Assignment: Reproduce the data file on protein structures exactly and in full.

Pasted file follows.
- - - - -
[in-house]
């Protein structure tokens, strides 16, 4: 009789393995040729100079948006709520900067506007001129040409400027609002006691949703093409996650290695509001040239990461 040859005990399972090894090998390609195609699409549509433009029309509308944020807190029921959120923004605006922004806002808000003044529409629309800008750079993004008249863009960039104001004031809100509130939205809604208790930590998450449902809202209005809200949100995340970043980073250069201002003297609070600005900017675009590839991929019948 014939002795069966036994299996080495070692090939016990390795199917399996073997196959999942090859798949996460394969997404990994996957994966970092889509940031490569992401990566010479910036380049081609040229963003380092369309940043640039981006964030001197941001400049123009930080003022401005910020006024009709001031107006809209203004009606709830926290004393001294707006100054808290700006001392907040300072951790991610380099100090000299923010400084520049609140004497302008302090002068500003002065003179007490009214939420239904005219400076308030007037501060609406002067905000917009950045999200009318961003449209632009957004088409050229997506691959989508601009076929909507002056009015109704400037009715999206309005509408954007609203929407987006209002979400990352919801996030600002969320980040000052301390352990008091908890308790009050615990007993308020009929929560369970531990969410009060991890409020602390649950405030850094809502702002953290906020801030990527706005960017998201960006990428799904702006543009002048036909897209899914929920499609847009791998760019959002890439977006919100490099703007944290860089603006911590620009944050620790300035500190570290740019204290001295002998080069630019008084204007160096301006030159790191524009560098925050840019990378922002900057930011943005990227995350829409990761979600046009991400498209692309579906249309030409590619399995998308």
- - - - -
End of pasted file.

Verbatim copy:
[in-house]
């Protein structure tokens, strides 16, 4: 009789393995040729100079948006709520900067506007001129040409400027609002006691949703093409996650290695509001040239990461 040859005990399972090894090998390609195609699409549509433009029309509308944020807190029921959120923004605006922004806002808000003044529409629309800008750079993004008249863009960039104001004031809100509130939205809604208790930590998450449902809202209005809200949100995340970043980073250069201002003297609070600005900017675009590839991929019948 014939002795069966036994299996080495070692090939016990390795199917399996073997196959999942090859798949996460394969997404990994996957994966970092889509940031490569992401990566010479910036380049081609040229963003380092369309940043640039981006964030001197941001400049123009930080003022401005910020006024009709001031107006809209203004009606709830926290004393001294707006100054808290700006001392907040300072951790991610380099100090000299923010400084520049609140004497302008302090002068500003002065003179007490009214939420239904005219400076308030007037501060609406002067905000917009950045999200009318961003449209632009957004088409050229997506691959989508601009076929909507002056009015109704400037009715999206309005509408954007609203929407987006209002979400990352919801996030600002969320980040000052301390352990008091908890308790009050615990007993308020009929929560369970531990969410009060991890409020602390649950405030850094809502702002953290906020801030990527706005960017998201960006990428799904702006543009002048036909897209899914929920499609847009791998760019959002890439977006919100490099703007944290860089603006911590620009944050620790300035500190570290740019204290001295002998080069630019008084204007160096301006030159790191524009560098925050840019990378922002900057930011943005990227995350829409990761979600046009991400498209692309579906249309030409590619399995998308």